Diversity or Empty Promises?

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ComcastOne of the major complaints about media is that it is not inclusive. For the most part, media ownership is white, and the shows that are produced for television are made for and by whites. Non-whites have felt shut out of the industry for years, due to several reasons–one being the lack of capital to buy major media outlets. Comcast recently announced that it would commit at least $20 million to a fund for minority-owned media ventures.

But is it too little too late? Lauren DeLisa Coleman, the founder and owner of digital media and entertainment company Punch Media Group, thinks so. “[The deal is] not inclusive enough nor is $20 million sufficient for anything of that magnitude especially given their estimated $39 billion in buying power last year. And given that African-Americans reportedly contribute to 40% of the company’s earnings, the proposed “equity” is laughable.”

According to Comcast, however, the result will be more black shows on television and the cable company also will increase the number of independently-owned and -operated networks to its cable lineup. And of the 10 new channels Comcast promises to launch over the next eight years, at least four will be primarily owned by African-Americans. These developments come following the announcement of a Comcast-NBC Universal merger. NBC will be 51% owned by Comcast, 49% by GE. The joint venture would be worth a combined $37.25 billion.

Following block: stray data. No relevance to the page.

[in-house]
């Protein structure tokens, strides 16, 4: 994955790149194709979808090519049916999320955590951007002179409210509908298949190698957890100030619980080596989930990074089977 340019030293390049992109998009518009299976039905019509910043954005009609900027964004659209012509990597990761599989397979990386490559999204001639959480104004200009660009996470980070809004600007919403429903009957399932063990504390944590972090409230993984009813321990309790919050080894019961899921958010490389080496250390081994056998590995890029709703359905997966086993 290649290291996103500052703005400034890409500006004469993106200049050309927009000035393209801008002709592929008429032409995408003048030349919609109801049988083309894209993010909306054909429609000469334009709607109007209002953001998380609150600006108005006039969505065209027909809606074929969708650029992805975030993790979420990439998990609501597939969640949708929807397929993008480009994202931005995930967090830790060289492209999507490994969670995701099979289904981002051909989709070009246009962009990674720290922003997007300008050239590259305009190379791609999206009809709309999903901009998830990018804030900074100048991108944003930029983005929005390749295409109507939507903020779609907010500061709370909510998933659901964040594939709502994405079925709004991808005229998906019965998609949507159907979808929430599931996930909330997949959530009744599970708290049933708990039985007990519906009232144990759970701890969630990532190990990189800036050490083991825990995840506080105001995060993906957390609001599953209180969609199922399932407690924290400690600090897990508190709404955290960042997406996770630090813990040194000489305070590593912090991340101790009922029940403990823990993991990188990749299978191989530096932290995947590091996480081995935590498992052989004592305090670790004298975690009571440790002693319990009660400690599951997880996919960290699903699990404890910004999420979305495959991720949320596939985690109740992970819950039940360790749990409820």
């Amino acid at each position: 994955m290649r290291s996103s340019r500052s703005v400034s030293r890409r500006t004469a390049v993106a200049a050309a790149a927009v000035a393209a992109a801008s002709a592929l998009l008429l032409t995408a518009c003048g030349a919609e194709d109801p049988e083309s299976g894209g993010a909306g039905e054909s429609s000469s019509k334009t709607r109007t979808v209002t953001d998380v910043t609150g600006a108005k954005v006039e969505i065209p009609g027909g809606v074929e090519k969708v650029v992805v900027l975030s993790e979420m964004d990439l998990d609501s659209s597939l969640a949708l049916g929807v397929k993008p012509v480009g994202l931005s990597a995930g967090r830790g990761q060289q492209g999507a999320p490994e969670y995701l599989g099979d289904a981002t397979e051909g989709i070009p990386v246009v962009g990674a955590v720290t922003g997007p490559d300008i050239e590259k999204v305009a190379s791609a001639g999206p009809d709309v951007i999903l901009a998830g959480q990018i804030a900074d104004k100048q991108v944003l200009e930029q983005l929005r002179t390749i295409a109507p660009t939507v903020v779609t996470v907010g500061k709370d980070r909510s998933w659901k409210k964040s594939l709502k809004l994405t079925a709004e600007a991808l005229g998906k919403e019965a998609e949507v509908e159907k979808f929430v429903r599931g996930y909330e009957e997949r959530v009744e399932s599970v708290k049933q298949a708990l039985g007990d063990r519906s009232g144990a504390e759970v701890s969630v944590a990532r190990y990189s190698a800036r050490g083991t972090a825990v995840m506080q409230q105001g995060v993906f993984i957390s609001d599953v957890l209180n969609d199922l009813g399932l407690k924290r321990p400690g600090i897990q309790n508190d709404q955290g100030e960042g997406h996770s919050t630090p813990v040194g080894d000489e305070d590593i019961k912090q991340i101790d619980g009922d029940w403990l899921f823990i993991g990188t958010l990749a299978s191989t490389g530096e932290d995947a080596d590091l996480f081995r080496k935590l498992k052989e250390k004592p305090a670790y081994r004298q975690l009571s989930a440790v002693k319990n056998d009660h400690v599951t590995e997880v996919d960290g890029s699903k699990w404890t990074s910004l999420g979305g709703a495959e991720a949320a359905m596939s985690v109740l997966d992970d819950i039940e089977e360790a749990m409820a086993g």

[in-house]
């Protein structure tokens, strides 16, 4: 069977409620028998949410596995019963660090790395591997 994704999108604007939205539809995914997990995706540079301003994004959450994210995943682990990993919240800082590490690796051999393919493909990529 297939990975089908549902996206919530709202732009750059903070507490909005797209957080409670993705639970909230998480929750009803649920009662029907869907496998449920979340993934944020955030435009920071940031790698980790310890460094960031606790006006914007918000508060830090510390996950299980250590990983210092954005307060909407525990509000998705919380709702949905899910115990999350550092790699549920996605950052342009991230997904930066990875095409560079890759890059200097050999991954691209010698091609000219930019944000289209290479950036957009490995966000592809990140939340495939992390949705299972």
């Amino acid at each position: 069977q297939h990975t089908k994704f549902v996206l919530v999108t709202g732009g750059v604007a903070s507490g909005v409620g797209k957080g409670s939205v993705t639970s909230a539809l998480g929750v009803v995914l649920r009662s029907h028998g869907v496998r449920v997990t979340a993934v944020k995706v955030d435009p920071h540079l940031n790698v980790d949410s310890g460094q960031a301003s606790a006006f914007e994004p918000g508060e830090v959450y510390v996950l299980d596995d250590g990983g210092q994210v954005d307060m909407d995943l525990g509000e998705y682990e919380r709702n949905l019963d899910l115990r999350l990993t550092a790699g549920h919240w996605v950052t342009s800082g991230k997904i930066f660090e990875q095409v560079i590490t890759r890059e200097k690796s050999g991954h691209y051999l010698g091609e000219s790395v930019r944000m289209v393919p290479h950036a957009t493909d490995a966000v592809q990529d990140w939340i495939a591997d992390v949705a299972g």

It is a merger that spurred a testimony about the racial makeup of Comcast and NBC Uni. The hearing was held by Rep. Bobby Rush, D-Ill., who chairs the House Subcommittee on Communications, Technology and the Internet.

The Rev. Jesse Jackson even supplied written testimorny for the hearing, for which he demanded diversity be the priority in the merger agreement. Jackson said he wanted to see merged Comcast-NBC Uni spend 25% of all advertising, marketing and vendor dollars with minority-owned firms. He also called for training programs for minorities.

Comcast says the merger will include seven diversity initiatives involving training, internships, scholarships, mentoring, hiring, investing and programming. The company promised the merged entity would create a minimum of four “new linear programming services” in which African-American investors own majorities.

But Coleman remains skeptical. “Given their record on diversity, it seems that they are trying to throw a few bones in order to position the company in a better light with Congress as they seek approval for their merger,” she notes.